People in the study, a mixed group whose stay in the Brong-Ahafo Region ranged from two to 60 years, said this was due to declining rainfall and poorer soil fertility in the region. This is supported by other studies. Rural migrants added that due to these worsening conditions, their farm produce was decreasing. This was also affecting their ability to remit to their households back in the Upper West Region.
This has been made worse by the rural migrant farmers’ poor social capital. This is because they settle in remote areas and are seen as outsiders. These effects are greater for migrant women in rural areas, because of cultural, economic and social barriers based on gender norms. These affect their ability to use farming resources. So, migrant farming in the Brong-Ahafo Region is no longer as profitable as before.
Most participants stressed that their hopes before migrating did not meet their hopes after migrating, as their lives had hardly improved. One farmer had this to say:
“The lands and rains have changed… Sometimes I’m tempted to believe I’m back in the Upper West Region. I don’t know what is happening. But whatever it is, it must be bad. Because now we can’t run back home and it’s becoming difficult to stay here too.”
Rural migrant farmers’ vulnerability to climate change is also made worse in the Brong-Ahafo Region because most of them lack social support, such as receiving cash (loans) and non-cash (help on the farm and with household work) help from friends, family and neighbours. They don’t have capital to help them in times of need. This is partly due to their migrant and outsider status.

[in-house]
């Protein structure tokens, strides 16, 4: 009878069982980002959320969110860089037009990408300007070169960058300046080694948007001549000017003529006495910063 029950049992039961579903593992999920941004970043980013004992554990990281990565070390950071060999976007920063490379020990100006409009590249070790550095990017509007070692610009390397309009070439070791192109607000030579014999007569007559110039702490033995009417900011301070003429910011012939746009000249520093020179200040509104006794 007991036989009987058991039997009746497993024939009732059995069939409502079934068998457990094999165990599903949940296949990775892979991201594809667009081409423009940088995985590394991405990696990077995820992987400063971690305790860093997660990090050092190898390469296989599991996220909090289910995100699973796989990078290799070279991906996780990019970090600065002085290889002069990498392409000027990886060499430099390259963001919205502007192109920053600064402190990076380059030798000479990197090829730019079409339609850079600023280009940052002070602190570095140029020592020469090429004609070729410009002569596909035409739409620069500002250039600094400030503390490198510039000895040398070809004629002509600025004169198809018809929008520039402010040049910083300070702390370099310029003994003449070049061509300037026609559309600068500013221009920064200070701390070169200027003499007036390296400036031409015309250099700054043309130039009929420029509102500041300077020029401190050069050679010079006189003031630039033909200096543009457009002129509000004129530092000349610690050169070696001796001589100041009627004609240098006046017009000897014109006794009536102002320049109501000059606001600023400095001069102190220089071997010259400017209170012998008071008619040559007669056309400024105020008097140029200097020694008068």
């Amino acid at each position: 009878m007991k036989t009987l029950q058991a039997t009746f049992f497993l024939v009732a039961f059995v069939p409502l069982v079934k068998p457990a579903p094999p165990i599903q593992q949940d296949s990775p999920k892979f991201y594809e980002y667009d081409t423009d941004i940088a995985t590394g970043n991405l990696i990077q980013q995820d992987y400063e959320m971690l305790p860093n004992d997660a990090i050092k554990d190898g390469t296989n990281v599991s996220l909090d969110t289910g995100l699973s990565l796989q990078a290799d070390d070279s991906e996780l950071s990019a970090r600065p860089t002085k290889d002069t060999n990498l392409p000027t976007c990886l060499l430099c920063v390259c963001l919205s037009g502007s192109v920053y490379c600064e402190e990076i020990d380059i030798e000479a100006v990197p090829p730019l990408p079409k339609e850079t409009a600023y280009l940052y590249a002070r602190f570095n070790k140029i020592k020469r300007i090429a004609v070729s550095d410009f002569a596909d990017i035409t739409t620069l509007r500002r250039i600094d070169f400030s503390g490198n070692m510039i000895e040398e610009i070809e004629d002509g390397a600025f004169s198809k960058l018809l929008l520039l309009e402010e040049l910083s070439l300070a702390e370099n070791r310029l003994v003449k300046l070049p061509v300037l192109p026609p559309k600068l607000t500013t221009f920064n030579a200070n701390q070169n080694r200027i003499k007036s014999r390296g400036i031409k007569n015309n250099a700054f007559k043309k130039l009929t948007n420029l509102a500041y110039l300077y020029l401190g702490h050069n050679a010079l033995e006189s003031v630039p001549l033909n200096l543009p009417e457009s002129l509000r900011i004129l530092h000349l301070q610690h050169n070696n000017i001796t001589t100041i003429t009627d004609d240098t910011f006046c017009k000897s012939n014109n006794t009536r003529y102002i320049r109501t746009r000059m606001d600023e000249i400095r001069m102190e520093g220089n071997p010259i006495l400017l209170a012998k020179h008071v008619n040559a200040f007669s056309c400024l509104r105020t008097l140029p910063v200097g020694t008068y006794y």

Moreover, because most migrants are poor, they often have to settle in remote locations in Brong-Ahafo Region. Many of these locations are dispersed and lack social amenities.
What’s to be done?
Climate change is the biggest threat to humanity. Sadly, climate catastrophes disproportionately affect poor and rural farmers. Local and global level policy makers need to act urgently and provide solutions to the needs of rural migrant farmers. These could include creating anti-discriminatory land tenure policies, providing rural farmers with climate-friendly farming information and resources, and providing alternative employment options in rural (particularly origin) areas.
Our study shows the vulnerability of rural migrant farmers to climate change. It also shows the need for immediate and inclusive policies that address the needs of rural farmers in migration origins and destinations. Agrarian migrants are vulnerable as they experience climate change effects as a starting and end point.
Migration as a strategy for responding to climate change may no longer be effective as the effects of climate change accelerate and worsen around the world. This has implications for agrarian populations in Ghana and in similar contexts in the global south, as most rely on migration to improve their lives. Equitable policies that address the effects of climate change in rural farming communities in migration origins and destinations across the world will help to ensure that these groups don’t continue to disproportionately suffer the effects of climate change.
Jemima Nomunume Baada, PhD Candidate, Women’s Studies and Feminist Research, Western University; Dr. Bipasha Baruah, Professor & Canada Research Chair in Global Women’s Issues , Western University, and Isaac Luginaah, Professor & Former Canada Research Chair in Health Geography, Western University
This article is republished from The Conversation under a Creative Commons license. Read the original article.